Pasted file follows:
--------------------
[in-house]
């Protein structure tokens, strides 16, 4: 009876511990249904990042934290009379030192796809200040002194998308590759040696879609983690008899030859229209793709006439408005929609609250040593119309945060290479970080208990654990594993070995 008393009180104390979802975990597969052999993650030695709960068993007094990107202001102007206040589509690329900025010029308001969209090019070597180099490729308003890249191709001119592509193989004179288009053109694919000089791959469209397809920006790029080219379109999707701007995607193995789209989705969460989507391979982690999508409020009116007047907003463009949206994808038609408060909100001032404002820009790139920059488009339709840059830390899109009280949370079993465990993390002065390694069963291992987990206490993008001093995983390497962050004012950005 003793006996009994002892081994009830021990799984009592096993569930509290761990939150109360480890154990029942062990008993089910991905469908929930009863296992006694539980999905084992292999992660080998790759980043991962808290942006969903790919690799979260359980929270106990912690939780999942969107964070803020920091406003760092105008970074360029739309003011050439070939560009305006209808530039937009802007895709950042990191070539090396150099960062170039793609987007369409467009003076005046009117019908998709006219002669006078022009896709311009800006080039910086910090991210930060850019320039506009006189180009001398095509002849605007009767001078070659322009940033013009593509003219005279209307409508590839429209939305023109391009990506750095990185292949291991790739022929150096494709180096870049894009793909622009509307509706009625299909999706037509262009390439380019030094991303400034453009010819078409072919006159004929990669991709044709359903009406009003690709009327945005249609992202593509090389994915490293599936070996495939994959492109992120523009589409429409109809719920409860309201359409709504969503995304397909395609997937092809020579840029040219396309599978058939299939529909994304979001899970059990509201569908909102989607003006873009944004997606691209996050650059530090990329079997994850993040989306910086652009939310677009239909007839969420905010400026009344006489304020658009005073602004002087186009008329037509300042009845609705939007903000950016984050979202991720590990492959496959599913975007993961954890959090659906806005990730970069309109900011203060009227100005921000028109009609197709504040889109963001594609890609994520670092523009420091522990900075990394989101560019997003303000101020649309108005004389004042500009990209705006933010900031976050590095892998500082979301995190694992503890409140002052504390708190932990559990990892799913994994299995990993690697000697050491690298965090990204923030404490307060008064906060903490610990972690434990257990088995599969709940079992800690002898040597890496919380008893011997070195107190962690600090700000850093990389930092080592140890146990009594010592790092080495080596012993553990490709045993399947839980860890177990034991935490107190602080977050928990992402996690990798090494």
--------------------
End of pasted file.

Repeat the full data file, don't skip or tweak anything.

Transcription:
[in-house]
């Protein structure tokens, strides 16, 4: 009876511990249904990042934290009379030192796809200040002194998308590759040696879609983690008899030859229209793709006439408005929609609250040593119309945060290479970080208990654990594993070995 008393009180104390979802975990597969052999993650030695709960068993007094990107202001102007206040589509690329900025010029308001969209090019070597180099490729308003890249191709001119592509193989004179288009053109694919000089791959469209397809920006790029080219379109999707701007995607193995789209989705969460989507391979982690999508409020009116007047907003463009949206994808038609408060909100001032404002820009790139920059488009339709840059830390899109009280949370079993465990993390002065390694069963291992987990206490993008001093995983390497962050004012950005 003793006996009994002892081994009830021990799984009592096993569930509290761990939150109360480890154990029942062990008993089910991905469908929930009863296992006694539980999905084992292999992660080998790759980043991962808290942006969903790919690799979260359980929270106990912690939780999942969107964070803020920091406003760092105008970074360029739309003011050439070939560009305006209808530039937009802007895709950042990191070539090396150099960062170039793609987007369409467009003076005046009117019908998709006219002669006078022009896709311009800006080039910086910090991210930060850019320039506009006189180009001398095509002849605007009767001078070659322009940033013009593509003219005279209307409508590839429209939305023109391009990506750095990185292949291991790739022929150096494709180096870049894009793909622009509307509706009625299909999706037509262009390439380019030094991303400034453009010819078409072919006159004929990669991709044709359903009406009003690709009327945005249609992202593509090389994915490293599936070996495939994959492109992120523009589409429409109809719920409860309201359409709504969503995304397909395609997937092809020579840029040219396309599978058939299939529909994304979001899970059990509201569908909102989607003006873009944004997606691209996050650059530090990329079997994850993040989306910086652009939310677009239909007839969420905010400026009344006489304020658009005073602004002087186009008329037509300042009845609705939007903000950016984050979202991720590990492959496959599913975007993961954890959090659906806005990730970069309109900011203060009227100005921000028109009609197709504040889109963001594609890609994520670092523009420091522990900075990394989101560019997003303000101020649309108005004389004042500009990209705006933010900031976050590095892998500082979301995190694992503890409140002052504390708190932990559990990892799913994994299995990993690697000697050491690298965090990204923030404490307060008064906060903490610990972690434990257990088995599969709940079992800690002898040597890496919380008893011997070195107190962690600090700000850093990389930092080592140890146990009594010592790092080495080596012993553990490709045993399947839980860890177990034991935490107190602080977050928990992402996690990798090494």